Ever stood on a high roof, a ledge, a tall cliff, or a balcony, and then you thought, "What if I jumped?" You didn't intend to do it, which is why you didn't give in to the feeling.
This feeling comes out of nowhere. After all, you only realized that you even had two contradicting thoughts (jumping and backing off) after the moment passes. Everything happened so fast.
Apparently, that is a common emotion, and there is a name for it: "the call of the void."
Many people would be ashamed to admit that they have ever had this feeling, especially since it would imply they were struggling with suicidal thoughts.
The phenomenon can be so powerful that it terrifies you. The French also have a name for it: l'appel due vide.
Call Of The Void Can Take Other Forms
This scary feeling does not just relate to jumping off high places. It can also come in other ways. For instance, while driving, you might wonder what it was like to jerk the steering wheel into oncoming traffic or ram your car into the vehicle ahead of you.
You might also feel like jumping off a bridge or a boat into the water. Some people might feel the urge to stand in front of a train or cut themselves when they are holding something sharp.
The list goes on and on.
The only thing these feelings have in common is that they never materialize and that your mind quickly counters them.
Not Even Scientists Can Really Explain Call of the void
If you can relate to the call of the void experience, then you are not alone. If anything, it is common enough that scientists have been trying to learn more about it.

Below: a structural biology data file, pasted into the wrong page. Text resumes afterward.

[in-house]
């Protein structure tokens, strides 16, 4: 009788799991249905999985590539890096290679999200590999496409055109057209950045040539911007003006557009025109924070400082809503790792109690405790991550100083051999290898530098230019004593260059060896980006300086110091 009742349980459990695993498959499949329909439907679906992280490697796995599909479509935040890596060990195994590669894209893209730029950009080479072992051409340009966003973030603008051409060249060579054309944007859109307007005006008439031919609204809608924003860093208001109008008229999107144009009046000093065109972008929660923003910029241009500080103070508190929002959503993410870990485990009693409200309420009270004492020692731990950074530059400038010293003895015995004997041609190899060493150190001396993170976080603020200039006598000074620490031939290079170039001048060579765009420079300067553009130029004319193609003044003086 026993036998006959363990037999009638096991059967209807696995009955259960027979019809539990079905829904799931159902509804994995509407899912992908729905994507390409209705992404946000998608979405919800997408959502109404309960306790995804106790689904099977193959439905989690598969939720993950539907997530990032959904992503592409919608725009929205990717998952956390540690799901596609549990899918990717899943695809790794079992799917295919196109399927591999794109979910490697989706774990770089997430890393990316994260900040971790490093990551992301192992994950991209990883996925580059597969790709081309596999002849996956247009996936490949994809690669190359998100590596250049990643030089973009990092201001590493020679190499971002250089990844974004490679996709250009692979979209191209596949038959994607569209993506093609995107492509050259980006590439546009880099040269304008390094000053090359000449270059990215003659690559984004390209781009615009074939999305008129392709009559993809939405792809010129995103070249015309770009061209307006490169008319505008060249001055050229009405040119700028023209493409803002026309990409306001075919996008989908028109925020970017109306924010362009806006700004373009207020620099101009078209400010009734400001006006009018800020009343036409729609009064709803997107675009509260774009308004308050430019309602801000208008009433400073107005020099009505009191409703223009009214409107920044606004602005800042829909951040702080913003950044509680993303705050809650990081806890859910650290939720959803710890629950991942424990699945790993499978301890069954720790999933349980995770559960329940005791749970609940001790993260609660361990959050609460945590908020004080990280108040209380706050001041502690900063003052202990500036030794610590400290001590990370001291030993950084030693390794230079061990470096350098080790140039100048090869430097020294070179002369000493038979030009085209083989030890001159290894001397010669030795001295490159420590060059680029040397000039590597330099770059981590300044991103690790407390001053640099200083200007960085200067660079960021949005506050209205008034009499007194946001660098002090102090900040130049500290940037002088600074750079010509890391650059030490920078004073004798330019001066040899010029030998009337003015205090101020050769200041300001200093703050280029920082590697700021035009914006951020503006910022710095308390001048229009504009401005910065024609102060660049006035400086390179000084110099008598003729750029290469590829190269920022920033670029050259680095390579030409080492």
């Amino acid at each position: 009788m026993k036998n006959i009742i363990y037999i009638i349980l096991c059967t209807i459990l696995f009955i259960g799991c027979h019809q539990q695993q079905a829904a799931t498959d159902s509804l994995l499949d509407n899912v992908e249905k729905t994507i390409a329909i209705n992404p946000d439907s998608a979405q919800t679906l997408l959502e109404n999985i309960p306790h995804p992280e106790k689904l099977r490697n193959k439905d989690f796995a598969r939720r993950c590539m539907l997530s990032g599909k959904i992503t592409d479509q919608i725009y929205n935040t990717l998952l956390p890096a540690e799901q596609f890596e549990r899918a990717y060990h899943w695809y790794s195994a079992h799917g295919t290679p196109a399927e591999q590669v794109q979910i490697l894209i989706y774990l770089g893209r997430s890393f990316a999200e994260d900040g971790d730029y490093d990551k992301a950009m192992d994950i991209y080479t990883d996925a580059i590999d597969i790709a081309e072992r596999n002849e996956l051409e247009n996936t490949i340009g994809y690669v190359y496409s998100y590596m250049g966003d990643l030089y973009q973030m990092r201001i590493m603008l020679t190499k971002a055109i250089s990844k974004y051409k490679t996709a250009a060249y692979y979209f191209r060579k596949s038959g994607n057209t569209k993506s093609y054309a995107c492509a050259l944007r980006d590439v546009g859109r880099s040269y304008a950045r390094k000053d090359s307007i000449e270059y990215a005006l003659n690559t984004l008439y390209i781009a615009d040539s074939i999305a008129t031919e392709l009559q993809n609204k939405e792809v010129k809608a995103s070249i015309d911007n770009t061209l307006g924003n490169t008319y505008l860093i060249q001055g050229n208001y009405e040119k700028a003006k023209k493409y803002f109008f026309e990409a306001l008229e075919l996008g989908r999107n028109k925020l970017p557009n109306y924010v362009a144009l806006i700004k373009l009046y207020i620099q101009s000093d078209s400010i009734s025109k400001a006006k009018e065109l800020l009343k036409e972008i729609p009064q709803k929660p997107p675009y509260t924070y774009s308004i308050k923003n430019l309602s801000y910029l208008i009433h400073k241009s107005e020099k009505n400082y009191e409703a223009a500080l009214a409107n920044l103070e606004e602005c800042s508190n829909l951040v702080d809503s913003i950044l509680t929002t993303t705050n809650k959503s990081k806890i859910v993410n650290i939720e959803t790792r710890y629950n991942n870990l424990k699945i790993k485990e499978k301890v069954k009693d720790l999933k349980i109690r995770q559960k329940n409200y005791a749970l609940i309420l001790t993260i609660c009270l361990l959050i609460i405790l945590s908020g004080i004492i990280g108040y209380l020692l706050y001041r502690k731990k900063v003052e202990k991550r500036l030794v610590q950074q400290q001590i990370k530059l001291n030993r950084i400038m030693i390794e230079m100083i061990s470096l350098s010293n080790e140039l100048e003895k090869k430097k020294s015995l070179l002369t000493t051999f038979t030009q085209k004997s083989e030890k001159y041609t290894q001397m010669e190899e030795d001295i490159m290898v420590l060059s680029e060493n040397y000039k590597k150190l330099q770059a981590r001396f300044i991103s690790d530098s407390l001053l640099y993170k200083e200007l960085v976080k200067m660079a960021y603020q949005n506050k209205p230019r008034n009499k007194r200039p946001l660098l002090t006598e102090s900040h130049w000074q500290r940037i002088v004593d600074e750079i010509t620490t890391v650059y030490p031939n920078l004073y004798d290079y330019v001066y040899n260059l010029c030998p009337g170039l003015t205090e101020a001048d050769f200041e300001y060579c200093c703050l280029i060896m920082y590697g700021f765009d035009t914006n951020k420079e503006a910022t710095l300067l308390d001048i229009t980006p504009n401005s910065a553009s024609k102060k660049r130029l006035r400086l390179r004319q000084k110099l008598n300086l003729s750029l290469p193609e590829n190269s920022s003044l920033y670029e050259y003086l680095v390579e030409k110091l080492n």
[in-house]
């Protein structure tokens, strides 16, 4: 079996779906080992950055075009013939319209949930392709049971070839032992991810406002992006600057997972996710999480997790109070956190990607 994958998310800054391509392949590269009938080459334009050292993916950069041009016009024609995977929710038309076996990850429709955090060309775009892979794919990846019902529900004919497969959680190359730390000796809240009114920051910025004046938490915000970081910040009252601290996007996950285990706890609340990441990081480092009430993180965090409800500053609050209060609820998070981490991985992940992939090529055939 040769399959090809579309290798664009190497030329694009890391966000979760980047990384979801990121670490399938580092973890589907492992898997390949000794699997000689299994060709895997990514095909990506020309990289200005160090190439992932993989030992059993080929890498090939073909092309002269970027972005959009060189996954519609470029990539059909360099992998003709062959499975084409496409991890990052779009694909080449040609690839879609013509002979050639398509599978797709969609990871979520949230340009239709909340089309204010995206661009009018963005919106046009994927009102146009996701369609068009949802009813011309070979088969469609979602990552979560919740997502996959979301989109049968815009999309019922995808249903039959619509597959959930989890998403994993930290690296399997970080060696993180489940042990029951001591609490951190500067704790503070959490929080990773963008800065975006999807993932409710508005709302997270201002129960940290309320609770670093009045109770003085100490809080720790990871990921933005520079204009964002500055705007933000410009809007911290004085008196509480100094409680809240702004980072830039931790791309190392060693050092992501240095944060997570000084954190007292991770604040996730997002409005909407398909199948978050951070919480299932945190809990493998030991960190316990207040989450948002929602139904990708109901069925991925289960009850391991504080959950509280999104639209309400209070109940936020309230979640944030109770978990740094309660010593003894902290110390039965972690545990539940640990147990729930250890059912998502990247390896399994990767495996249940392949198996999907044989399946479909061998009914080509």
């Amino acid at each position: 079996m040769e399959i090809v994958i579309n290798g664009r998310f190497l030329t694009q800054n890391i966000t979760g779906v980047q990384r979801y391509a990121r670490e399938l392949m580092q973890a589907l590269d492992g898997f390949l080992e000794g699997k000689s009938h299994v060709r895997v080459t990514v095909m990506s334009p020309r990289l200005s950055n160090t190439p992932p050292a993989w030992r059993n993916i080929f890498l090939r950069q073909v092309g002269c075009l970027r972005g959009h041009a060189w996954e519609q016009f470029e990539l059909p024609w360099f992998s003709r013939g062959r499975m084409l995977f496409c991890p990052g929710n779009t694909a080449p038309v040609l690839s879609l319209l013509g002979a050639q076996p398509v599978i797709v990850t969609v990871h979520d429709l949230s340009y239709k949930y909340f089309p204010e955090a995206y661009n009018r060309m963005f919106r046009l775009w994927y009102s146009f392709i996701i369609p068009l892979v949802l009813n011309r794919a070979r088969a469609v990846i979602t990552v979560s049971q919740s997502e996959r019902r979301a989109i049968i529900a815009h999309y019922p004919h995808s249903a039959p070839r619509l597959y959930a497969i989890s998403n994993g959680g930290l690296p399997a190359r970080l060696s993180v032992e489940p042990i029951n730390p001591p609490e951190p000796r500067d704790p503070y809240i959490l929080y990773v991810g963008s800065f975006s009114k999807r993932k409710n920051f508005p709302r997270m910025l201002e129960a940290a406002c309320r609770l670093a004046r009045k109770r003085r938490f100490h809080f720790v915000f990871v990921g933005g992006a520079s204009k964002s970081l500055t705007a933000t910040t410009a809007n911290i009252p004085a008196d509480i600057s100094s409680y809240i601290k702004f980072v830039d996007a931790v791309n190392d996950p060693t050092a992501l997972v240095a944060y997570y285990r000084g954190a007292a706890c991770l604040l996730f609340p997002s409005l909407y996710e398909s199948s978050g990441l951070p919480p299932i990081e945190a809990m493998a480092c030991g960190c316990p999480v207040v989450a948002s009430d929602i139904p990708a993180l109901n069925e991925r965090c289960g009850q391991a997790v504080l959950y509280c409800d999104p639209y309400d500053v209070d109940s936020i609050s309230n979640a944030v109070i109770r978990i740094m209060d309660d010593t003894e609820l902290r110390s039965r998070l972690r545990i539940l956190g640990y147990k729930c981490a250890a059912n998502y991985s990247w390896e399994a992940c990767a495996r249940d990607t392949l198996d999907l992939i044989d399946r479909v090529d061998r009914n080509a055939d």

One of the most notable studies about it was in 2012 by the Department of Psychology at Florida State University. It was investigated under the name "the high place phenomenon," or HPP in short. Their conclusion of this study was intriguing. As it turns out, the call of the void is the mind's messed-up way of making you appreciate life.
The study involved over 400 subjects, who were also assessed for mood behavior problems such as anxiety and depression.
Over 30% of the students admitted to having experienced the phenomenon, and people dealing with anxiety were more likely to have it. By comparison, only about 1 in 7 people (14%) have thought of committing suicide at some point in their lives. Largely, most of the people experiencing this phenomenon had never had suicidal thoughts.
Some people believe that anxiety might have something with experiencing the call of the void. Anxiety can make things seem real even though they are not. For instance, anxiety can make you feel like you are falling when you are just experiencing little vertigo, which would startle you into backing off quickly.
It Might Be A Battle Of Two Minds
The study also found out that the peculiar phenomenon might have something to do with the struggle between the conscious and the subconscious mind.
For instance, you might be walking close to the edge of a roof when you suddenly back off the edge, even though you had no reason to think you were about to fall. In fact, there might even be a railing to prevent such accidents.